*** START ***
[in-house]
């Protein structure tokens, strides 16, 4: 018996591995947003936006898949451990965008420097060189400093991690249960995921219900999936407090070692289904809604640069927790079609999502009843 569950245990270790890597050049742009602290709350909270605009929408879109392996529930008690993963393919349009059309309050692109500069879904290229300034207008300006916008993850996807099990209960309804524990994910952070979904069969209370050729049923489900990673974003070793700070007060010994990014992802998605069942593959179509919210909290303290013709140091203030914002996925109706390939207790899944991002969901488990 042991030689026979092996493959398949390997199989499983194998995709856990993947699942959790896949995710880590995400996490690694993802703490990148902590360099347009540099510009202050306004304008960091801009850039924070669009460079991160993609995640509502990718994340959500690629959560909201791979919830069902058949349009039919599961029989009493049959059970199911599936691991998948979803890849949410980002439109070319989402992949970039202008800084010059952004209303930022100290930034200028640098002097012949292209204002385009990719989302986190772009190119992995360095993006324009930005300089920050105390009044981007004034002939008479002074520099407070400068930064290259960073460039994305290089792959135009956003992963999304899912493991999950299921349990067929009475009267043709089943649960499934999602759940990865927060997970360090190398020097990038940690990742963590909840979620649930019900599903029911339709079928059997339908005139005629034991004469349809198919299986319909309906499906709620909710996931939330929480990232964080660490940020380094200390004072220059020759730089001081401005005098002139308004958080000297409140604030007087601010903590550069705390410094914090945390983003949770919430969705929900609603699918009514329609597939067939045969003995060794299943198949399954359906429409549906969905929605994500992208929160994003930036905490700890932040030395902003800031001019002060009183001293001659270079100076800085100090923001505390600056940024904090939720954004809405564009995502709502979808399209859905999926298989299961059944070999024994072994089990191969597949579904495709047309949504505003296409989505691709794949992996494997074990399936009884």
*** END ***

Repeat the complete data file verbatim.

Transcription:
[in-house]
């Protein structure tokens, strides 16, 4: 018996591995947003936006898949451990965008420097060189400093991690249960995921219900999936407090070692289904809604640069927790079609999502009843 569950245990270790890597050049742009602290709350909270605009929408879109392996529930008690993963393919349009059309309050692109500069879904290229300034207008300006916008993850996807099990209960309804524990994910952070979904069969209370050729049923489900990673974003070793700070007060010994990014992802998605069942593959179509919210909290303290013709140091203030914002996925109706390939207790899944991002969901488990 042991030689026979092996493959398949390997199989499983194998995709856990993947699942959790896949995710880590995400996490690694993802703490990148902590360099347009540099510009202050306004304008960091801009850039924070669009460079991160993609995640509502990718994340959500690629959560909201791979919830069902058949349009039919599961029989009493049959059970199911599936691991998948979803890849949410980002439109070319989402992949970039202008800084010059952004209303930022100290930034200028640098002097012949292209204002385009990719989302986190772009190119992995360095993006324009930005300089920050105390009044981007004034002939008479002074520099407070400068930064290259960073460039994305290089792959135009956003992963999304899912493991999950299921349990067929009475009267043709089943649960499934999602759940990865927060997970360090190398020097990038940690990742963590909840979620649930019900599903029911339709079928059997339908005139005629034991004469349809198919299986319909309906499906709620909710996931939330929480990232964080660490940020380094200390004072220059020759730089001081401005005098002139308004958080000297409140604030007087601010903590550069705390410094914090945390983003949770919430969705929900609603699918009514329609597939067939045969003995060794299943198949399954359906429409549906969905929605994500992208929160994003930036905490700890932040030395902003800031001019002060009183001293001659270079100076800085100090923001505390600056940024904090939720954004809405564009995502709502979808399209859905999926298989299961059944070999024994072994089990191969597949579904495709047309949504505003296409989505691709794949992996494997074990399936009884």